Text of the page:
Patients with low functional capacity. Because of heart disease and/or other non-cardiological diseases, some patients have a very low physical exercise capacity, which is why they do not tolerate the usual exercise protocols well. In these cases, and where ergometry is used, a modified Bruce protocol is implemented in which the treadmill slope increase is more progressive, and the speed does not vary between the first and third stage.  Where cycloergometry is used, the protocol is the same, but the power (Watts) is adapted based on each person’s ability to perform the activity. The health personnel responsible for carrying out the tests will individually assess each patient to decide the most appropriate protocol in each case. When the patient is unable to perform physical exercise on a treadmill or bicycle, an effortless ischemia test is performed in which a drug is used to simulate the changes that would normally occur with the performance of exercise. This is the case when myocardial SPECT with the administration of drugs and pharmacological stress echocardiography are used.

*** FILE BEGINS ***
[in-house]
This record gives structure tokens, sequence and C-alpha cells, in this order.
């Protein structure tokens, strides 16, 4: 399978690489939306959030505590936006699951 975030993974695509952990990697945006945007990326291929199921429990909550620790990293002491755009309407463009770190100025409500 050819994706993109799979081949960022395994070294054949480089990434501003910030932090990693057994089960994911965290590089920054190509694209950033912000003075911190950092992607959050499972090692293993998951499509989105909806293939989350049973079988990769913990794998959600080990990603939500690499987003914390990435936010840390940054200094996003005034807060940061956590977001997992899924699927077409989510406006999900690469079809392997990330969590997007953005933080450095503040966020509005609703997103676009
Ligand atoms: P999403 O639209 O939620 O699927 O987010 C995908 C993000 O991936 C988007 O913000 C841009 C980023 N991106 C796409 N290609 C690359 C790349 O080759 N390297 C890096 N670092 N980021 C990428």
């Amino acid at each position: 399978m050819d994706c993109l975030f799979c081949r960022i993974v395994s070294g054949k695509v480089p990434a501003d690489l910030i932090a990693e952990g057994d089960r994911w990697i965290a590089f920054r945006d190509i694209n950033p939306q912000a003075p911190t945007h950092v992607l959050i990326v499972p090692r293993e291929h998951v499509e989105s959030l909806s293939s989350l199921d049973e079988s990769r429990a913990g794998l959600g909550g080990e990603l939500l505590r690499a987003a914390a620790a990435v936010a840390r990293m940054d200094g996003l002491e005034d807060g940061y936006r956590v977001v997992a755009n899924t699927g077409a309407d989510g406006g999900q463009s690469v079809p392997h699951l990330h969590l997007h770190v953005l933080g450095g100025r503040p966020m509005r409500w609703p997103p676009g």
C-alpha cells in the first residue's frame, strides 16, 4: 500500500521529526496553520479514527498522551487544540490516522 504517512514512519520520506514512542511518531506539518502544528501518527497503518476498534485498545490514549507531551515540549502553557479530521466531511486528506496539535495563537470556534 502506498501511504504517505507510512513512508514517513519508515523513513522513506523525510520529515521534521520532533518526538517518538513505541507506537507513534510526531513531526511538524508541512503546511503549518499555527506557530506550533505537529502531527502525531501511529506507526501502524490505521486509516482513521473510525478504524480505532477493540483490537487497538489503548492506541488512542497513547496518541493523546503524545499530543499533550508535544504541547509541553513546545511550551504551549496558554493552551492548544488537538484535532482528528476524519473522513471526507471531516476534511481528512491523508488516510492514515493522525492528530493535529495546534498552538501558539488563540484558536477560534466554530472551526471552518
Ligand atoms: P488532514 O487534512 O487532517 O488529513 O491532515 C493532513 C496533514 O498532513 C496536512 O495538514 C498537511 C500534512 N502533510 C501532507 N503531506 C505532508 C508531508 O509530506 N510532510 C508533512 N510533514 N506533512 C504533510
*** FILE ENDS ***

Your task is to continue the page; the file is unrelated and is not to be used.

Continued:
Athletes The stress test, together with the ECG and the echocardiogram, are common tests in the assessment of cardiovascular health in athletes. The data provided by the stress test includes information about potentially undiagnosed coronary disease, the person’s blood pressure response to exercise, exercise-induced arrhythmias, and the patient’s functional capacity.